Readers may not be aware that the reduced subscription policy being operated by IFoA management, particularly its most recent version, is focused almost solely on helping indigent actuaries and appears to ignore any concerns about value for money.
As it now operates, entitlement to the reduced rate requires a Fellow to have total annual income less than £20,700, a little less than 80% of the average UK wage. Total income is earnings from all employment, investment income and pensions of any kind, including social security. For a start, this would seem likely to exclude most actuaries in or approaching retirement, regardless of any employment income they may have, other than the fiscally imprudent and those who have arranged their affairs to avoid tax.
True, those not earning anything at all from activities remotely actuarial in nature, and not expecting to do so ever again, will be eligible. And attainment of age 80 gets free life membership. But returning to value for money, something for which most of us have high regard in our professional lives, consider the following factors:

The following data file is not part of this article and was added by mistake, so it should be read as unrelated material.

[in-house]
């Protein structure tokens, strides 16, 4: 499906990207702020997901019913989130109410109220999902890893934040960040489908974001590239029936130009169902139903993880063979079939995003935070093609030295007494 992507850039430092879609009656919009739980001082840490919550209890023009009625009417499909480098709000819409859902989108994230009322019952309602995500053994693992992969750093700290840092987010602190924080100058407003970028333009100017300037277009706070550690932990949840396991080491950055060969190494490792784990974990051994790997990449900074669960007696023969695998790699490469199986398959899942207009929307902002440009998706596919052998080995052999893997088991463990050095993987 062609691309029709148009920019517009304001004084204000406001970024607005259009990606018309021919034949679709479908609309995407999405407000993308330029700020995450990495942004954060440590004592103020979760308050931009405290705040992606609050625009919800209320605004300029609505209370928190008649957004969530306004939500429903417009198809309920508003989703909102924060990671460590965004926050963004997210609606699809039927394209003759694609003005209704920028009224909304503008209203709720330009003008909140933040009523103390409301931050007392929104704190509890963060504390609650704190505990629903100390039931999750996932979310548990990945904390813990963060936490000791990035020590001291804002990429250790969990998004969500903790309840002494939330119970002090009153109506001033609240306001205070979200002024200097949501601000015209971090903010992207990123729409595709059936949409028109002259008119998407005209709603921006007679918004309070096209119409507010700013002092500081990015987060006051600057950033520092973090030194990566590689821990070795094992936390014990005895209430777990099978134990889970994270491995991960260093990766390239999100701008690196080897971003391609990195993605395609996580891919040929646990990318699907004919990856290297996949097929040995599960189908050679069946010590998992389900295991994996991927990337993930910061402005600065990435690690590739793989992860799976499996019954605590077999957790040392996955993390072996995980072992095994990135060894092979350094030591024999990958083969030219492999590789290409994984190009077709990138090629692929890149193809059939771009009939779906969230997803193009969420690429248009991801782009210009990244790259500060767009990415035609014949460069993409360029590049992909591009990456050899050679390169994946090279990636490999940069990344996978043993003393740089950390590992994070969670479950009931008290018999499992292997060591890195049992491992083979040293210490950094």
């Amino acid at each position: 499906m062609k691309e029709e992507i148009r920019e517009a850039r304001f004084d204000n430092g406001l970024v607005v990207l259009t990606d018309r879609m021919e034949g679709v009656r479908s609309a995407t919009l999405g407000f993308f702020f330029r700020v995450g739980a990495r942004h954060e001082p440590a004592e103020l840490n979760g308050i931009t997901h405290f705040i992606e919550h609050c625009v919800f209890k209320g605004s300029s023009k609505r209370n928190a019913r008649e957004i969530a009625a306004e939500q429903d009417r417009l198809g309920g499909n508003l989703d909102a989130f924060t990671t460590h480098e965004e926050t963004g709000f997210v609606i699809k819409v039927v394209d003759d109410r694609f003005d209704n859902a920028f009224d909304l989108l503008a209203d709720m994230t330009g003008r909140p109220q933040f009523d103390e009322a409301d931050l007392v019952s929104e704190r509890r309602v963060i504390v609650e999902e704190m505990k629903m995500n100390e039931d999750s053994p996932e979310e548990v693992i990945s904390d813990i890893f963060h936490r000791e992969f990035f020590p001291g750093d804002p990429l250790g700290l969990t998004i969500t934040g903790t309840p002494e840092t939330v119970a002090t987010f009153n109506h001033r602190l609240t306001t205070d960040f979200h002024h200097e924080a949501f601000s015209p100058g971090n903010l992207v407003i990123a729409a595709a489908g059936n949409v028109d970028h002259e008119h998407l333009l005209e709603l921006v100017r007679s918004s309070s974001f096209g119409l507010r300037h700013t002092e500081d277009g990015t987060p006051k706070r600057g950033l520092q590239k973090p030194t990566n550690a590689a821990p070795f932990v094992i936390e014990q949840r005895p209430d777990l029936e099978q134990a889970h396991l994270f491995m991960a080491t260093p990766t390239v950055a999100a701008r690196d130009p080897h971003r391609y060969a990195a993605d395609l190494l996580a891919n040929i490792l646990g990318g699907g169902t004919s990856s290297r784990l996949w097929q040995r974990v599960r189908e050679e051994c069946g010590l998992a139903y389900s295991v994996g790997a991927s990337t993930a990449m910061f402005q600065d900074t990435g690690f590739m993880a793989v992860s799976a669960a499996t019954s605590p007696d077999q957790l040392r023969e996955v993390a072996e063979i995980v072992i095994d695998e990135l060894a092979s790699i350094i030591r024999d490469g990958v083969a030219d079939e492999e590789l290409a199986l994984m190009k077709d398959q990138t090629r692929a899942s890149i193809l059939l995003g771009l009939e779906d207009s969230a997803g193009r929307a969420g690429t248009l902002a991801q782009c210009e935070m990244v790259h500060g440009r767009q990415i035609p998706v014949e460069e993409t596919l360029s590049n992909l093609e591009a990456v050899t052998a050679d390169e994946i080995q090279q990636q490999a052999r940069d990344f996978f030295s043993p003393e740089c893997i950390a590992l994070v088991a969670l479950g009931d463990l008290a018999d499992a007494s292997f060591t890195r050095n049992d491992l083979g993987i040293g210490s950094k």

? the actuarial 'brand' confers high incomes on those in full-time work, but, for those getting significantly less from part-time employment, is it equitable that they pay a full subscription?
? overseas members miss out on domestic continuing professional development (CPD) opportunities, and face greater costs to meet their professional obligations in any meaningful fashion - should they not get some discount?
? older members who have paid the full subscription for many years have financed the development and standing of the 'brand' - should there be a point at which they can be said to have done enough?
Our Australian colleagues recognise these points by providing discounts of:
? 40% for overseas members;
? 50% for members aged 60-69 (100% from age 70); and
? 70% for members whose annual employment income is less than 95% of the average wage.
I am frankly baffled. Aussies are a generous lot, but not that generous without cause. It may be that actuarial principles have a greater sway in their policy development than in the UK, and/or that they are concerned not to be perceived to be taking advantage of a monopoly position. I'd be interested to know what others think.
Geoff Rashbrooke 21 July 2014
The editor welcomes readers' letters but reserves the right to edit them for publication. Please email [email protected]. The deadline for receiving letters for the September issue is 18 August 2014.